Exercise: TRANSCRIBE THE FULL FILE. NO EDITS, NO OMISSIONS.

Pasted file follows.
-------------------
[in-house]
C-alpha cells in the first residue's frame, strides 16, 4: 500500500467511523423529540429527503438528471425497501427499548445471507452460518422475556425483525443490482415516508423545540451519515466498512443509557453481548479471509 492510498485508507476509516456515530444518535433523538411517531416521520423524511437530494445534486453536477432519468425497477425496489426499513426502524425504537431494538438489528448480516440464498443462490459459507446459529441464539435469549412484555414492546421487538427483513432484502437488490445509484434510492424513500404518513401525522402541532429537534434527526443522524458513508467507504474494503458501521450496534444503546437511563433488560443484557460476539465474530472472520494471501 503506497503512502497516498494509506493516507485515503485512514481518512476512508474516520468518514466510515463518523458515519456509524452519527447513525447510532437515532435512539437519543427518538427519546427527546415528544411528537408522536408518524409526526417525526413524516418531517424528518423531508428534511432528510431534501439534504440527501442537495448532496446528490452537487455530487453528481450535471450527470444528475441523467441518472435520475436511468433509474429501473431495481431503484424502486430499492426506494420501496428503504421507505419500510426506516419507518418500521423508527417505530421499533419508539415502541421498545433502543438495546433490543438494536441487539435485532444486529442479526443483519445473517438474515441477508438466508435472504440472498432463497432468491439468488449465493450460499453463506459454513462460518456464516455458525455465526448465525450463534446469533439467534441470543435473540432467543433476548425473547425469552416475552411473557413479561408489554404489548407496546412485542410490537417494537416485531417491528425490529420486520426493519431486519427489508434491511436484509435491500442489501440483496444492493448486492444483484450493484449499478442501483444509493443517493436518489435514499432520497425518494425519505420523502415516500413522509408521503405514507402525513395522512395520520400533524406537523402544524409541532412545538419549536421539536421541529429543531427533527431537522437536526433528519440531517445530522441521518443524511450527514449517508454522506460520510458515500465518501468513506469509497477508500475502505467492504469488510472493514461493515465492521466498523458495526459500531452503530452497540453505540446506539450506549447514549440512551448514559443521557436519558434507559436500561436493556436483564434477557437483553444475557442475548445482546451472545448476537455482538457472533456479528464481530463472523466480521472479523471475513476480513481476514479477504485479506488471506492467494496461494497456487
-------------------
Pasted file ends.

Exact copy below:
[in-house]
C-alpha cells in the first residue's frame, strides 16, 4: 500500500467511523423529540429527503438528471425497501427499548445471507452460518422475556425483525443490482415516508423545540451519515466498512443509557453481548479471509 492510498485508507476509516456515530444518535433523538411517531416521520423524511437530494445534486453536477432519468425497477425496489426499513426502524425504537431494538438489528448480516440464498443462490459459507446459529441464539435469549412484555414492546421487538427483513432484502437488490445509484434510492424513500404518513401525522402541532429537534434527526443522524458513508467507504474494503458501521450496534444503546437511563433488560443484557460476539465474530472472520494471501 503506497503512502497516498494509506493516507485515503485512514481518512476512508474516520468518514466510515463518523458515519456509524452519527447513525447510532437515532435512539437519543427518538427519546427527546415528544411528537408522536408518524409526526417525526413524516418531517424528518423531508428534511432528510431534501439534504440527501442537495448532496446528490452537487455530487453528481450535471450527470444528475441523467441518472435520475436511468433509474429501473431495481431503484424502486430499492426506494420501496428503504421507505419500510426506516419507518418500521423508527417505530421499533419508539415502541421498545433502543438495546433490543438494536441487539435485532444486529442479526443483519445473517438474515441477508438466508435472504440472498432463497432468491439468488449465493450460499453463506459454513462460518456464516455458525455465526448465525450463534446469533439467534441470543435473540432467543433476548425473547425469552416475552411473557413479561408489554404489548407496546412485542410490537417494537416485531417491528425490529420486520426493519431486519427489508434491511436484509435491500442489501440483496444492493448486492444483484450493484449499478442501483444509493443517493436518489435514499432520497425518494425519505420523502415516500413522509408521503405514507402525513395522512395520520400533524406537523402544524409541532412545538419549536421539536421541529429543531427533527431537522437536526433528519440531517445530522441521518443524511450527514449517508454522506460520510458515500465518501468513506469509497477508500475502505467492504469488510472493514461493515465492521466498523458495526459500531452503530452497540453505540446506539450506549447514549440512551448514559443521557436519558434507559436500561436493556436483564434477557437483553444475557442475548445482546451472545448476537455482538457472533456479528464481530463472523466480521472479523471475513476480513481476514479477504485479506488471506492467494496461494497456487